Lawyer and former justice chancellor Allar Jõks says the government's attempt to removed the Political Parties Financing Surveillance Committee (ERJK), placing its functions under the auspices of the National Audit Office (Riigikontroll), is a step towards placing democracy under quarantine, adding that the coalition wants to feather its nest in office. The main issue at stake is the independence of the ERJK, which comprises representatives of all political parties, as well as questions of whether placing it under the audit office's remit would reduce, not enhance, funding watchdog activities.
"I think the goal is to feel comfortable in the government. /.../ But let's say that if the heads of the judges could not be made to fly, now we want to make the heads of the party's funding guardians fly," Jõks said, speaing on ETV current affairs show "Aktuaalne kaamera" Sunday night.
Jõks was referring to long-held criticisms of judicial independence from members of the Conservative People's Party of Estonia (EKRE). Last year, EKRE also opposed the re-selection of Lavly Perling as prosecutor general. Perling's term expired at the end of October 2019 and was replaced by Andres Parmas in January this year.
"If we think a little further, If it succeeds, we will still have a lot of negative surprises coming," Jõks added on "Aktuaalne kaamera".
Center Party received largest precepts from ERJK
The largest precepts in financial terms the ERJK has issued in its x-year history related to the ruling Center Party, ERR's online news in Estonian reports, and are:
- 2017: precept issued relating to €110,000 in anonymous donations over the period 2014-2015. The matter awaits a Supreme Court decision (the ERJK would be granted the right to issue penalties by the lower level courts).
- Also in 2017, the ERJK issued a precept to Center over an anonymous donation given to the state, of €220,000, in respect of a sale of a house in Tartu in 2011. The house belonged to a party member. This precept was complied with following a Supreme Court ruling as reported by ERR News here.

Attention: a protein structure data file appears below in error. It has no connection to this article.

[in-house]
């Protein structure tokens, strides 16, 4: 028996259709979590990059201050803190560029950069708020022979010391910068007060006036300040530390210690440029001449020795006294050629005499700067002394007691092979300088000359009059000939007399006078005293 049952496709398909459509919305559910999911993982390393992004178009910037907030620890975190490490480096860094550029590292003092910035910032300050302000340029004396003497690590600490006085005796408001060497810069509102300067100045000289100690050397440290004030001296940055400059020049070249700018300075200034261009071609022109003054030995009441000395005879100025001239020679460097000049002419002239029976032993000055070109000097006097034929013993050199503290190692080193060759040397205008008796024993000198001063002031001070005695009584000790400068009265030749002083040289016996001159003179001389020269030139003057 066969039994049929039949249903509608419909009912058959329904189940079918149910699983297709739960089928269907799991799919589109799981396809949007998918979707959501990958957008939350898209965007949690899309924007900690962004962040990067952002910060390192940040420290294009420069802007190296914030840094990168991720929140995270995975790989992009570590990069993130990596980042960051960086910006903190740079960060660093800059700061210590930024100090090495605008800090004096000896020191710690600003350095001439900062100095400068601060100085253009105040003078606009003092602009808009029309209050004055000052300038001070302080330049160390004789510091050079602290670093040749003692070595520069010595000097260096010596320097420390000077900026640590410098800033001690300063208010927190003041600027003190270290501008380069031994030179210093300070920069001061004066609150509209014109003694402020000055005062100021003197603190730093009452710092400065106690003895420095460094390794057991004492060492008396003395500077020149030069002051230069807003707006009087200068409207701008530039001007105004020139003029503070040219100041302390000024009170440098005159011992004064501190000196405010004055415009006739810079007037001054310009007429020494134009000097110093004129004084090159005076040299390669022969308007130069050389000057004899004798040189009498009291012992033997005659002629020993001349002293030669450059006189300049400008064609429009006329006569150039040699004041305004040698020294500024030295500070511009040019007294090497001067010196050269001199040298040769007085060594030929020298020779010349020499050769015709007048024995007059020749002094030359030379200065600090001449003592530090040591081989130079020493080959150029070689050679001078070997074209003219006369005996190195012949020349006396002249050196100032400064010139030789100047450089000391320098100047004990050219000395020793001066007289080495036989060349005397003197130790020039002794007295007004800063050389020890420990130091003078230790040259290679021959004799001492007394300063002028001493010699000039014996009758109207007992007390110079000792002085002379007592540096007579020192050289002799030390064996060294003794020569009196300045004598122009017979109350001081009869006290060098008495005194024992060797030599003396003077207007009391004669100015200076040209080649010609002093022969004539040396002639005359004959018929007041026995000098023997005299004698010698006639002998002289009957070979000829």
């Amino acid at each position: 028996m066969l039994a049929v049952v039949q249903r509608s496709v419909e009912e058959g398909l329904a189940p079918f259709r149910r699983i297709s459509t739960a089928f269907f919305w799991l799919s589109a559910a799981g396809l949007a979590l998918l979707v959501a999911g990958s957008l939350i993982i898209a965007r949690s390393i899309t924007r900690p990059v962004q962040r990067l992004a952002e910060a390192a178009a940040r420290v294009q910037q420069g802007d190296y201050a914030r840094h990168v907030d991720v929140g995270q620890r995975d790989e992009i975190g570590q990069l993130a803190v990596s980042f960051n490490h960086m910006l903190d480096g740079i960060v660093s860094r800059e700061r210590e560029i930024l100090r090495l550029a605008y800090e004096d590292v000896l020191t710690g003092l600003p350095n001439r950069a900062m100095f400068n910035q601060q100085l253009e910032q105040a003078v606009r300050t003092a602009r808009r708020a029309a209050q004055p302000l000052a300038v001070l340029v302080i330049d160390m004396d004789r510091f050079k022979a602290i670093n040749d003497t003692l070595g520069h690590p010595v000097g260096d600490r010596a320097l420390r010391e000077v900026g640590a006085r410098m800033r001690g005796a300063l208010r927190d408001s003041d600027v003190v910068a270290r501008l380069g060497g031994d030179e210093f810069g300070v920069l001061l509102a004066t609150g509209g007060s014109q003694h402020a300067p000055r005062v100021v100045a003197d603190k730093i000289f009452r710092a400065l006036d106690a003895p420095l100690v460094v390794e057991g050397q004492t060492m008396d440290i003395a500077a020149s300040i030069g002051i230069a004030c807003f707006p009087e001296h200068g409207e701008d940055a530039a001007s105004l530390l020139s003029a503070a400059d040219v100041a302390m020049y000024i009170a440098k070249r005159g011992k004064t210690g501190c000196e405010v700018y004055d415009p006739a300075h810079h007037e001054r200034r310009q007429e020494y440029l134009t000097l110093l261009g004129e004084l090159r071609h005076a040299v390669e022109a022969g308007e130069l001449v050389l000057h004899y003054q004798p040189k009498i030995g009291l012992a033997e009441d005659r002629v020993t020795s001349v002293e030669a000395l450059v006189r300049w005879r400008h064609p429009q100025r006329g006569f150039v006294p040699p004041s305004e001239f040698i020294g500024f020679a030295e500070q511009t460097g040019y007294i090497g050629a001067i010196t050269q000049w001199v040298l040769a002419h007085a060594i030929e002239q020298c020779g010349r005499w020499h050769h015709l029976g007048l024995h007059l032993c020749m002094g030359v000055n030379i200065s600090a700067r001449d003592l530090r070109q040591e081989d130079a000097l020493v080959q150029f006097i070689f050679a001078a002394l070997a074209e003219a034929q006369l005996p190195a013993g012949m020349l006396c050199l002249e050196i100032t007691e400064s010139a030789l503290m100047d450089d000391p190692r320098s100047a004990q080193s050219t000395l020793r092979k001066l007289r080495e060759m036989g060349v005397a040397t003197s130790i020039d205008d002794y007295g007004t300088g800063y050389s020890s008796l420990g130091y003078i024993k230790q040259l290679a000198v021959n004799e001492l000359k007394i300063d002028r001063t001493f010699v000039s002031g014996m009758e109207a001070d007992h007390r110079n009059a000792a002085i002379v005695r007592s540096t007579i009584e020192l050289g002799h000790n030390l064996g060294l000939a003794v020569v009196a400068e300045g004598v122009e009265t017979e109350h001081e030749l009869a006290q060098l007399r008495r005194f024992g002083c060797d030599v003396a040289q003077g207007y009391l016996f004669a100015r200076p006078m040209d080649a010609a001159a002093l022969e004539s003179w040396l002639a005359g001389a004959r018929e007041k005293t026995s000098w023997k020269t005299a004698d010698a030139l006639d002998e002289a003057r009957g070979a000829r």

- In 2019 the ERJK ordered Center to return a little over €1 million for services received for free from a private limited company, Midfield, 2009-2016. The administrative court is to hear this case in September.
Opposition MP: Government rushing into things without consultation
Opposition Social Democratic Party (SDE) MP Liia Hänni, board member of the union of NGOs (Vabaühenduste liit) , said that the coalition is rushing into the change and has not consulted the audit office itself.
This unilateral pattern should not be allowed to continue unabated, Hänni said.
"This is the type of evil legislation that we have been trying to get away from in Estonia, where future laws, bills affect those who know nothing about what is happening. We simply cannot tolerate such actions of state power as citizens," Hänni said.
Should the bill pass a Riigikogu vote, as per standard procedure it would need to go to President Kersti Kaljulaid to be signed into force. The president can, and sometimes does, return legislation to the Riigikogu.
Both Hänni and Jõks said that in their opinion the bill as it stands may be unconstitutional.
"I sincerely hope that if this law is passed in this way … and with this content, the president will not promulgate it on the basis of the Constitution of the Republic of Estonia. I seriously hope so. /.../ seriously hope so. /.../ The contentious issue is that you can't arbitrarily assign tasks to the audit office as well as, for instance, the Chancellor of Justice," Jõks said.
Courts generally come down on ERJK's side
The ERJK was set up in 2011 and in that time has issued a total of 82 injunctions to political parties, which has resulted in a smaller number of initiated proceedings either because the fault the body identified was rectified before the injunction was received, or, at the other end of the scale, the ERJK had to discontinue proceedings due to a lack of sufficient powers to investigate further.